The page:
Immigration

An Academic's Labor Helps Fight H-1B Visas


Not many computer science professors are activists on immigration policy. But Norm Matloff of the wears both hats. He has been a vocal critic of the H-1B visa program for skilled immigrants since the mid-1990s, and now maintains a Web page and e-mail listserv discussing offshoring and the H-1B visa program, which he calls a "sham." He says his motivation is to protect and preserve tech job opportunities for the students he teaches. "I have no personal stake in any of this," says Matloff, who is 60. "If the H-1B program were disbanded tomorrow, my personal well-being would not improve one iota. [But] when I see something that is not right and about which I know something, I tend to speak out. On this issue, I know where the bodies are buried." The H-1B visa program inspires heated debate, especially online. The program is controversial for a number of reasons. Some critics say the program allows U.S. companies to import cheaper labor, dampening wages and displacing U.S. workers. Others say it facilitates outsourcing, as it allows Indian-born tech workers to train in the U.S. and then return home and perform the work there. Still others point to mounting evidence of fraud in the program and a lack of government oversight. "De Facto Indentured Servants" Matloff stresses that the problem is not fraud or crime but the H-1B visa law itself. He says that the law as currently written allows H-1B visa holders to receive below-market wages. The policy also allows for age discrimination as older U.S. tech workers are displaced by a younger workforce from abroad. "Though the industry lobbyists portray it as a remedy for labor shortages and as a means of hiring 'the best and the brightest' from around the world, the visa is used to access workers that cost less and are de facto indentured servants," Matloff writes on his blog. Matloff has written extensively about the effects of globalization and offshoring on U.S. IT workers and has been quoted on the issue in most major media outlets. He has also testified before Congress as an expert on the work visa law. Some of his most influential academic work includes a fall 2003 article in the University of Michigan Journal of Law Reform on the H-1B work visa called "On the Need for Reform of the H-1B Nonimmigrant Work Visa in Computer-Related Occupations." A 2006 article that linked H-1B visas to age discrimination in the computer industry was published by the California Labor & Employment Law Review. As are most advocates on immigration issues, Matloff is a controversial figure. He's admired by supporters—including activists on H-1B visa issues—but criticized by other academics who don't share his views and who chafe at his often-abrasive rhetorical style. Critics also suggest there could be a xenophobic undertone implicit in his critique of the H-1B visa program. Matloff posts opinionated blog entries on the Web site of Numbers USA, a group calling for lower levels of immigration. His writing prompted one tech worker, Arthur Hu of Bothell, Wash., to create a Web page criticizing Matloff, whom he calls the "Hatchet Man of Asian Immigration."Matloff: Job Loss Is the Only Issue Matloff firmly denies that he is prejudiced. He says that to the contrary, he is active in the Chinese community and has served as an expert witness in litigation on age and racial discrimination in the software industry. He points out that he is the son of an immigrant who grew up in a working-class, ethnically mixed part of Los Angeles. His wife was born in China and he speaks both Cantonese and Mandarin with her and their daughter at home. "I hope that absolves me of all suspicion," he says. Matloff also disputes the idea that those who oppose the H-1B visa program are xenophobic. "To make the claim that somehow the [anti-H-1B visa] movement is motivated by race is flat-out wrong," says Matloff. "People can get really emotional in listservs, some of them to the point of getting paranoid.…But even then I don't see racial or xenophobic language [emerge], except on occasion." He adds that the issue is about the loss of jobs and not ethnicity. "The implication [of the racial argument] would be that an activist wouldn't mind if some Canadian or someone of European ancestry took his or her job," he says. "If you lose your job, you lose your job." Matloff has influence on the H-1B visa debate beyond his Web page and e-mail newsletter. He has worked with Senator Charles Grassley (R-Iowa) on a bill introduced in April that would add restrictions to the H-1B visa program. Drawing Criticism from Both Sides To some opponents of H-1B visas, Matloff is something of a hero—and in a sense, the intellectual backbone of their movement. "Matloff was the first person to raise attention to this issue and provide a detailed analysis of the impact of the H-1B visa program," says John Miano, founder of U.S. tech advocacy group the Programmers Guild and a labor attorney in Summit, N.J. "I and others knew what was going on anecdotally, but he got the data together to shine the light on the big picture. He provides most of the leadership from an academic point of view." Others seem less enamored. "While I do admire Matloff and find his work to be substantial, his contribution to our cause has been academic and largely ignored by the I.T. industry," says "Kevin," who publishes a blog that routinely refers to Indian tech workers as "slumdogs". "THAT IS ONE ARTICULATE [expletive]", wrote Kevin in a post in April referring to Matloff. (Matloff distances himself from "Kevin" and his Web site and says his views are "unrepresentative.") Matloff has his share of supporters and critics in the academic world, too. "Matloff routinely attacks the work of other academics by citing statistics and data which have no basis," says Vivek Wadhwa, a engineering professor and fellow with the Labor & Worklife Program at . (Wadhwa is also a columnist for BusinessWeek.com.) "He claims to have performed his own research, but this research doesn't seem to have been published by credible authorities or have received any form of peer review." Policymaking vs. Research But other academics say they respect his work. "Matloff understands the guts of the issue in a way many academics don't," says B. Lindsay Lowell, director of policy studies at Institute for the Study of International Migration. "He brings a lot of passion to the subject, which has its upsides and downsides. At times it can detract from his message." Lowell adds that "as a professor, I believe he may take the career options of his students seriously and believes, to some extent, that an oversupply of highly skilled immigrants—H-1Bs in particular—is not in the interest of the domestic supply line." But Lowell says that like many researchers in this area, Matloff lacks definitive data on, for example, the proportion of older workers who are laid off and replaced by younger workers or H-1B visa holders. Anti-H-1B activists say they're worried less about academic research and more about shaping policy. "The thing that's missing in Norm Matloff's strategy is fighting for a seat at the table," says Donna Conroy, executive director of Bright Future Jobs, a lobbying group that advocates restricting the H-1B visa program. "We need a political movement that allows us to help craft legislation. All the numbers [Matloff] crunches won't have nearly the impact as American technical professionals standing up for themselves." Still, Matloff says he's ready to roll up his sleeves and get to work on H-1B visa reform: "If and when Congress wants to clean up this mess, I can tell them how to do it."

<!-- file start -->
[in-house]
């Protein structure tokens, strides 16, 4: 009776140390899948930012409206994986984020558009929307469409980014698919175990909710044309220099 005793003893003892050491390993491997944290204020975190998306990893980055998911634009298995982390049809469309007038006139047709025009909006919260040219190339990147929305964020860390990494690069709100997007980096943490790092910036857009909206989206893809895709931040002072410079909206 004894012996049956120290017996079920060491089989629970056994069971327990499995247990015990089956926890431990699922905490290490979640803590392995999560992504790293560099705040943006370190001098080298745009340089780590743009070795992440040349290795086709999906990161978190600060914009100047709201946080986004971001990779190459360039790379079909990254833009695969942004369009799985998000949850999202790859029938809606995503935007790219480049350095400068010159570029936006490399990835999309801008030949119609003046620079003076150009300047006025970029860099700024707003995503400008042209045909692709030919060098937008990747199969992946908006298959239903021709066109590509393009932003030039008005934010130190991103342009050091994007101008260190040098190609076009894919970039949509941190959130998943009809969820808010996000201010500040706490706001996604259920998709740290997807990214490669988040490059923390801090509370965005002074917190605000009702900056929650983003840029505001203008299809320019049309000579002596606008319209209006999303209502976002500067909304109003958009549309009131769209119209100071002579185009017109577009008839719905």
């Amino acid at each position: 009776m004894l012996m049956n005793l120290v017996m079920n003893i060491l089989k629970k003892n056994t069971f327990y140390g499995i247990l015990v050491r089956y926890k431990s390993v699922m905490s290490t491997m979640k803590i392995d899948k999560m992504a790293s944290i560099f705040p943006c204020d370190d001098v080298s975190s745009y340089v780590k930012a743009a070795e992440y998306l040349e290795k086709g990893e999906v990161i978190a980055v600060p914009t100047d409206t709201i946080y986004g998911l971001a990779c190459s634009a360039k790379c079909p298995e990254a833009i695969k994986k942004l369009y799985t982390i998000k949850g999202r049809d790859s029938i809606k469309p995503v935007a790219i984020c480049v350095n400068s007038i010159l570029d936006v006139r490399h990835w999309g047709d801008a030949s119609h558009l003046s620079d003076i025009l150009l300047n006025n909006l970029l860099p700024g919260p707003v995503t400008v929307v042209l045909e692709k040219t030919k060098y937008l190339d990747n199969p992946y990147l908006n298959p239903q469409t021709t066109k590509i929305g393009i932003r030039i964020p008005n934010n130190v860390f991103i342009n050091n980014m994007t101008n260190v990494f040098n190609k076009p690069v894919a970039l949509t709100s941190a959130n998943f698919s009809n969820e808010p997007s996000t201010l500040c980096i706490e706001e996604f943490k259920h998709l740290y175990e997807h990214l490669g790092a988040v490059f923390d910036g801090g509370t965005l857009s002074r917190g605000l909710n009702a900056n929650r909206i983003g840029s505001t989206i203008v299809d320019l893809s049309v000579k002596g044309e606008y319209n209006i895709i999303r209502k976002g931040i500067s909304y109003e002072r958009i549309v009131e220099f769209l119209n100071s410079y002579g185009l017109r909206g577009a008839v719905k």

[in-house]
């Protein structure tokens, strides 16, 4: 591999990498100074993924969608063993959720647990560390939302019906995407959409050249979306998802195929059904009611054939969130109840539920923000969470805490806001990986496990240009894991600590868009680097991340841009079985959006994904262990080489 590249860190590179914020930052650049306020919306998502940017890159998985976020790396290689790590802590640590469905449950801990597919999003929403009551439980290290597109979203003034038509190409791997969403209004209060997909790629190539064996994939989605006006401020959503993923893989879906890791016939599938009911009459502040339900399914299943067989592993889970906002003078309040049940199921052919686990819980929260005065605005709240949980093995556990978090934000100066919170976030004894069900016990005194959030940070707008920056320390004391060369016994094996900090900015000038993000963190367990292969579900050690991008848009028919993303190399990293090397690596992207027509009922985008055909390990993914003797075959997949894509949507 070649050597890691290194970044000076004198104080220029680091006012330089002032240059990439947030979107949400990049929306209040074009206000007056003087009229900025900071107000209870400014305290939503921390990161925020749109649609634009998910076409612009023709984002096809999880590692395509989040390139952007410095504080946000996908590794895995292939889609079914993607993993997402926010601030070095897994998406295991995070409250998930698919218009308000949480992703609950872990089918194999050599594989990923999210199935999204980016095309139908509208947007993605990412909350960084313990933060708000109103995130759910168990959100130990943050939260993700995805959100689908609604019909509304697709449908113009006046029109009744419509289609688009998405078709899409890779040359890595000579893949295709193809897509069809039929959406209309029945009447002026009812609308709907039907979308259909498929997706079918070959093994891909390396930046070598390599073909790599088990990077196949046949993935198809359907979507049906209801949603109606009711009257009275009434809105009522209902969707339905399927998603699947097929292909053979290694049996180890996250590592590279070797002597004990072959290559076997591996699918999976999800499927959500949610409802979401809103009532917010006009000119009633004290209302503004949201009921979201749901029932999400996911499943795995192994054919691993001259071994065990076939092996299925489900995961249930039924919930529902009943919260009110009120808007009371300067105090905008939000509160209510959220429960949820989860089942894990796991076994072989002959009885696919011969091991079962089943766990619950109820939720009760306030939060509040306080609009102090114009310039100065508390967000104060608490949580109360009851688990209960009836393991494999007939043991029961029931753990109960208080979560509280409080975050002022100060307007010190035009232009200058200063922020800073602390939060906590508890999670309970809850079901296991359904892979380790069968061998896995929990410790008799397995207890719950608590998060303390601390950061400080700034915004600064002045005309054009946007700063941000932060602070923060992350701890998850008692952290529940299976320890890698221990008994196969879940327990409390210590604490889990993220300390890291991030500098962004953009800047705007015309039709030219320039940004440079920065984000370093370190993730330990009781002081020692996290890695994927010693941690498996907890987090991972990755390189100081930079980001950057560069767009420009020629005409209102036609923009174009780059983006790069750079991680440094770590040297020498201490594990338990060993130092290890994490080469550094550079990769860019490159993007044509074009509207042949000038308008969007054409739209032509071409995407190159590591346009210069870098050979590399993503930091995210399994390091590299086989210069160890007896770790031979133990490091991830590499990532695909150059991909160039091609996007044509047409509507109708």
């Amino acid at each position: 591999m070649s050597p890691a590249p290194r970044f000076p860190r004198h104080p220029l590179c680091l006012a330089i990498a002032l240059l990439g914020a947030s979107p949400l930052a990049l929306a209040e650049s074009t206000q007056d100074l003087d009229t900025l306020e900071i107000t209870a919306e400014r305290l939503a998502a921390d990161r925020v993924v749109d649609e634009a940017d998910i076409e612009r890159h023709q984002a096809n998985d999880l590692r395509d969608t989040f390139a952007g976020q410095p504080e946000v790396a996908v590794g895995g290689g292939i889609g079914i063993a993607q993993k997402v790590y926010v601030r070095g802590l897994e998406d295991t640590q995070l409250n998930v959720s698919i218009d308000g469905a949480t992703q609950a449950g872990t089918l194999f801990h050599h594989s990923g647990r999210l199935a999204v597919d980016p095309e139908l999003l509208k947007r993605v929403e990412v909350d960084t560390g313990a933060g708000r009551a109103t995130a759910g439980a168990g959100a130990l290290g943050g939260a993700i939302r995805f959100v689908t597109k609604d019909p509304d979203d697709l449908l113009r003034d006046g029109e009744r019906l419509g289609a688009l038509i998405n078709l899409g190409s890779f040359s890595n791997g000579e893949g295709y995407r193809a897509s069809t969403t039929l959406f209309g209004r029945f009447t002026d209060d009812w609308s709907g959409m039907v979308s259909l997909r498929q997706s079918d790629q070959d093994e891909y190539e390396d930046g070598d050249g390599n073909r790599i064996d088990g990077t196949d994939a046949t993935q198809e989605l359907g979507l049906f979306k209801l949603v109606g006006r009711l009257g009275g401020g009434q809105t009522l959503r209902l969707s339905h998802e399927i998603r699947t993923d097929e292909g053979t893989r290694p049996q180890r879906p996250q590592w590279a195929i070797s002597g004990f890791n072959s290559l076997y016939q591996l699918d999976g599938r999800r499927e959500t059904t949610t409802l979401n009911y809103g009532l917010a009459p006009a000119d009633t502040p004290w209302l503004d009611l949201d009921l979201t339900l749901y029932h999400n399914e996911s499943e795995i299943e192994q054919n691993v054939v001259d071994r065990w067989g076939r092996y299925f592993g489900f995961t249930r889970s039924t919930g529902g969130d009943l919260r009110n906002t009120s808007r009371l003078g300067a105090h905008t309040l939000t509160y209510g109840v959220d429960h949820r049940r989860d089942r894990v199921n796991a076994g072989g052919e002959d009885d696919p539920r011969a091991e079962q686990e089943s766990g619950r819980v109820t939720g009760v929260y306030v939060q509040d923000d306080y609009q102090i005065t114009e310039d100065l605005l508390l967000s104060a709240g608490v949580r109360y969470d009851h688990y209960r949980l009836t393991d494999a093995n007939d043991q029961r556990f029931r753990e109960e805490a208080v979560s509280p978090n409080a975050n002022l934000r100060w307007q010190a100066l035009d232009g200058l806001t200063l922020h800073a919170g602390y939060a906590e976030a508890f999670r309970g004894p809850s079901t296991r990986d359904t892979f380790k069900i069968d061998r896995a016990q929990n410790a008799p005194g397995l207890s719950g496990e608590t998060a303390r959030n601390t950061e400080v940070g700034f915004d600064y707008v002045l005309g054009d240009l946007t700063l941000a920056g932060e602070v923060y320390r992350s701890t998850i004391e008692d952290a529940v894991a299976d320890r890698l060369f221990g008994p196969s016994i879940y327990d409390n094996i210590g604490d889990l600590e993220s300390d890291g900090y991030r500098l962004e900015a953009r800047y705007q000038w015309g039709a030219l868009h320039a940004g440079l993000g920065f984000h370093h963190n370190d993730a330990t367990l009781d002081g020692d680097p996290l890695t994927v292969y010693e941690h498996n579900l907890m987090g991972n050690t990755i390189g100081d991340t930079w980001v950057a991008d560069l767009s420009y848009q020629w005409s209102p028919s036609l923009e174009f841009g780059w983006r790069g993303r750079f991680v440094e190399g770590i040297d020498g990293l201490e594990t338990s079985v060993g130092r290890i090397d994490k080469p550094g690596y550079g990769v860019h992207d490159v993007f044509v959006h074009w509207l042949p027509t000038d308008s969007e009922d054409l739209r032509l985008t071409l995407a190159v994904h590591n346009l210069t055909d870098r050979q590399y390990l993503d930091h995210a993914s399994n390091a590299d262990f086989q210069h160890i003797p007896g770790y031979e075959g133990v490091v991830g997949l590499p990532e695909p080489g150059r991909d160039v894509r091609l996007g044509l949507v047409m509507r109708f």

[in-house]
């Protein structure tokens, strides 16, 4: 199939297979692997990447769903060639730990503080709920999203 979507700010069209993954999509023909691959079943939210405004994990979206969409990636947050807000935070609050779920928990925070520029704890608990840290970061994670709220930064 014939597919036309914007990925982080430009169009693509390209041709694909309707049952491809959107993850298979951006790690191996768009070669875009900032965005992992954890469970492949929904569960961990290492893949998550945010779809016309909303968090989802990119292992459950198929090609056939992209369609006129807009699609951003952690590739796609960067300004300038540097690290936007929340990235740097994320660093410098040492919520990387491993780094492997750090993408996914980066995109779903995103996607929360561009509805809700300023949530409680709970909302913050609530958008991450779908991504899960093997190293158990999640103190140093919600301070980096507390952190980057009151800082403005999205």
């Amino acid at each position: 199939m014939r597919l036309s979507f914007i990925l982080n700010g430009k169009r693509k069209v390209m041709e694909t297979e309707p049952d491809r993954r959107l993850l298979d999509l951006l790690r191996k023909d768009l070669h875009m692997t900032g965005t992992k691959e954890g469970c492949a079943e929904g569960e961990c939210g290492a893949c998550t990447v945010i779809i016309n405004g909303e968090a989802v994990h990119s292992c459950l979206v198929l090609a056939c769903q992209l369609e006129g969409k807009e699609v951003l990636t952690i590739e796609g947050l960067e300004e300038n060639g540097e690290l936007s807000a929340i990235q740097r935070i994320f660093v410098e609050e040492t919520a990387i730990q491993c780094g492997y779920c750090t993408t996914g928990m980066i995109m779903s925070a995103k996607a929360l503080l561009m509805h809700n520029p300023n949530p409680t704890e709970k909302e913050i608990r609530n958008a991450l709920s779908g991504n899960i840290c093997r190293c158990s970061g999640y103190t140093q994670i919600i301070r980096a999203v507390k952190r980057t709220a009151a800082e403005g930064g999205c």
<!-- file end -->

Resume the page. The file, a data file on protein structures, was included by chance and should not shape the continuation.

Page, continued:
0115_moira_herbst_bio
Herbst is a reporter for BusinessWeek.